This is a step that I’ve added to my outlining process recently. However, technically I did this with Missing, but I didn’t do it as extensively and I didn’t investigate the psychology of why people commit murders until the Duplicity rewrite. While I was rewriting Duplicity, I was writing The Candidate. With both of these stories, I started creating better character profiles that explored motives in depth. And, with the Candidate, I added truth and lies the characters told the sleuth.
Multiple Books at Once
The reason I chose to write these books simultaneously is that I was struggling to rewrite Duplicity. Deep down, I wasn’t happy with the story, but I had no follow-through, so I wrote something new at the same time. Looking back, I’m glad I did that because I needed to do it. But, it’s not something I recommend, but I needed to do this. I needed to do something that was new and creative while rewriting the second book in the James Lalonde series.
Relationships First, Motive Second
As I create a list of suspects, I give them generic names like suspect one and suspect two, and there is no identifying detail in terms of the character’s appearance. But, I do have some sense of the character’s background, like the relationship between the suspect and the victim. They’re not completely unknown characters to me. In terms of their relationship to the victim, I don’t necessarily mean by blood, but what an actual relationship–how they know each other.
After getting clear on the interpersonal relationships, I consider their motive for committing the crime. Why would this person choose to kill the victim? Next, I investigate the psychology of murder. This is probably going to come across as sexist, but I have read a number of psychology articles that discuss the likelihood of certain sexes committing murder for different reasons. I consider this when I flesh out the character’s motive, usually, the character’s sex, gender and alike are often made obvious through the type of relationship they have with the victim, sometimes I don’t realise these things until I start writing the first draft, and the metaphorical smoke clears.
Below is a list of articles that I’ve found that discusses the psychology of murder.
- Psychology of why people commit murder | ABC News Australia
- Reasons people commit murder | Mysterious Matters Blog
- The Making of a Murderer | Psychology Today
Truths and Lies
After I get clear on what their motive is and the reason behind that, I then consider how they react when questioned by the amateur sleuth. I consider the information they share with James and what truths and lies the characters reveal in the interviews. During a murder investigation, people don’t just come out with the truth, that’s the premise I work within all my stories. Honesty at your own expense is not human nature; on the other hand, self-preservation is natural. Because we are social creatures, we have this innate need to be accepted, and we are more likely to lie if we feel like it’s going to make us look bad, or if we think it’s going to make us appear like a suspect in a crime we have not committed. So, that’s why some people lie–that’s my working theory.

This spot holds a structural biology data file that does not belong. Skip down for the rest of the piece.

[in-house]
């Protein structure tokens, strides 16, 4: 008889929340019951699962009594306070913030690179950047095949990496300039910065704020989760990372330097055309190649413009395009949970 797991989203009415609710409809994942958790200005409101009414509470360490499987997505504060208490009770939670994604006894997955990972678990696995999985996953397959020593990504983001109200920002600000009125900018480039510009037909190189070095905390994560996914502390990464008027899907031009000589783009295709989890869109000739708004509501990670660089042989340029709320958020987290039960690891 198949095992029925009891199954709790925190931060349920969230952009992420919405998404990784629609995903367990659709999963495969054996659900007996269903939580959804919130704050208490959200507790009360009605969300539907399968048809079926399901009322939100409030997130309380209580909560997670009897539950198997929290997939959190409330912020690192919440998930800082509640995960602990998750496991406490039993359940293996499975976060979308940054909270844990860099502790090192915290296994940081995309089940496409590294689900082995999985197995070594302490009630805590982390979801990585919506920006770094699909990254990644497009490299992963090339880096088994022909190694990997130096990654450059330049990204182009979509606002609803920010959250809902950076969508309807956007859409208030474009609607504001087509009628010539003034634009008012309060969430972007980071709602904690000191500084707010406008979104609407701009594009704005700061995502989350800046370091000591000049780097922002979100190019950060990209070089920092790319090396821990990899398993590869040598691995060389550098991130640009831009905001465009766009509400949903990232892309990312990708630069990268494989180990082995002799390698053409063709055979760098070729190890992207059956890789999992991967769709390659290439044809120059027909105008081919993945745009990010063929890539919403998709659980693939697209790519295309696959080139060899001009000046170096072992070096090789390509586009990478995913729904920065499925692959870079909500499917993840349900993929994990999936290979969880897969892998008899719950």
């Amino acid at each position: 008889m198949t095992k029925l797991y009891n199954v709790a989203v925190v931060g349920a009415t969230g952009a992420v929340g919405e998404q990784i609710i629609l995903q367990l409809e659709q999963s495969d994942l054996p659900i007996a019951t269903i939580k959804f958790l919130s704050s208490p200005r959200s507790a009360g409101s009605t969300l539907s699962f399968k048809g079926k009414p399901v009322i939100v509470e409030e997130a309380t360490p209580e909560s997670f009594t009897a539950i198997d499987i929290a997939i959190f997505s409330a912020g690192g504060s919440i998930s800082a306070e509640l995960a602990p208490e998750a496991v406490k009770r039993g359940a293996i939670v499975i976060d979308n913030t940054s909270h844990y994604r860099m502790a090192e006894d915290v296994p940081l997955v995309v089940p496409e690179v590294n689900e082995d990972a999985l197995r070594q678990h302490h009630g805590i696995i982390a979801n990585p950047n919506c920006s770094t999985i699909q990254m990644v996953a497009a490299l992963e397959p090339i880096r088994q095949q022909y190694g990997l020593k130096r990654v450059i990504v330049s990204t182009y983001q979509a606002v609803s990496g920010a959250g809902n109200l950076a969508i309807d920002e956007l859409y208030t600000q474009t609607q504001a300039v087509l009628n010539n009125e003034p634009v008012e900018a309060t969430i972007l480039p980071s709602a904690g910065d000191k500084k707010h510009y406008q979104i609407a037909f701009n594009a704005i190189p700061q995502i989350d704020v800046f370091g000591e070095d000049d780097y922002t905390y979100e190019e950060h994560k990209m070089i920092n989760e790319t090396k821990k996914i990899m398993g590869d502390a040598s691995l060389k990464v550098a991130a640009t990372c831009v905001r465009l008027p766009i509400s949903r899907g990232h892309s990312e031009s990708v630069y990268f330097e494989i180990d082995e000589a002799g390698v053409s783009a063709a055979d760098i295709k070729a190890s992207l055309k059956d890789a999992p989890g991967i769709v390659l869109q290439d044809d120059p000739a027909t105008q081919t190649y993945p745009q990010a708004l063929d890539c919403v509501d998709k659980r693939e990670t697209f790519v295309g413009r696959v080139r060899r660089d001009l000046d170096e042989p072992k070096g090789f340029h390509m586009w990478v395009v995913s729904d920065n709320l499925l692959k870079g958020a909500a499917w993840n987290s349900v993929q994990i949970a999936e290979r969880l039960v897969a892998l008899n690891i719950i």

Next, I consider why these characters are choosing to withhold the truth. What is it about this truth that they can’t seem to be able to admit to at this stage? Then I need to figure out how James catches them out in the lie. Just because one person is lying about something, doesn’t mean everyone else is going to lie about it, someone will be honest about and maybe lie about another thing. I got this from Elizabeth Spann Craig’s blog where she talks about writing cozy mysteries and the truths and the lies characters tell because it’s more convenient for the story if characters are lying about things, but you need to make it realistic.
#4 – Figure Out How The Crime Takes Place
I realise that this sounds super dubious, but my next step is to figure out exactly how the crime occurs. So, if the motive for the crime is just rage and someone murders somebody out of a fight of rage, then the timeline for the crime will be quick. Regardless of the motive, I have to consider the events that led to the crime occurring and how the crime took place.
To avoid spoilers, the events that led to the crime are not featured in the story in real-time but are discovered through the collection of clues by the amateur sleuth and reader. This is what James has got to figure out, what led to the murder, why they were murdered and how. Sometimes “the how” is obvious, but there is also an autopsy that elaborates on the manner of death, which the reader experiences, but the amateur sleuth doesn’t see this.
Then I create a timeline for the crime. In this timeline, I include events that led up to the crime where it takes place, who is present, the murder weapon, and the aftermath of the crime. I also include what evidence is splattered where, especially if the murder is of a gruesome nature. This is important to know when I write the scene where James discovers the crime scene.
It’s All About the Victim
In my novels, I like to open the story with the victim in their final moments. There are a few things that happen in my murder mysteries. You see the victim die, and this scene is always from the victim’s point of view. Because it’s a murder mystery, I can’t give away the end at the beginning; that’s silly. The victim has the most to lose in that scene and you have to make it realistic. In those final moments, you’re never going to see the victim reference who murdered them because no one thinks that.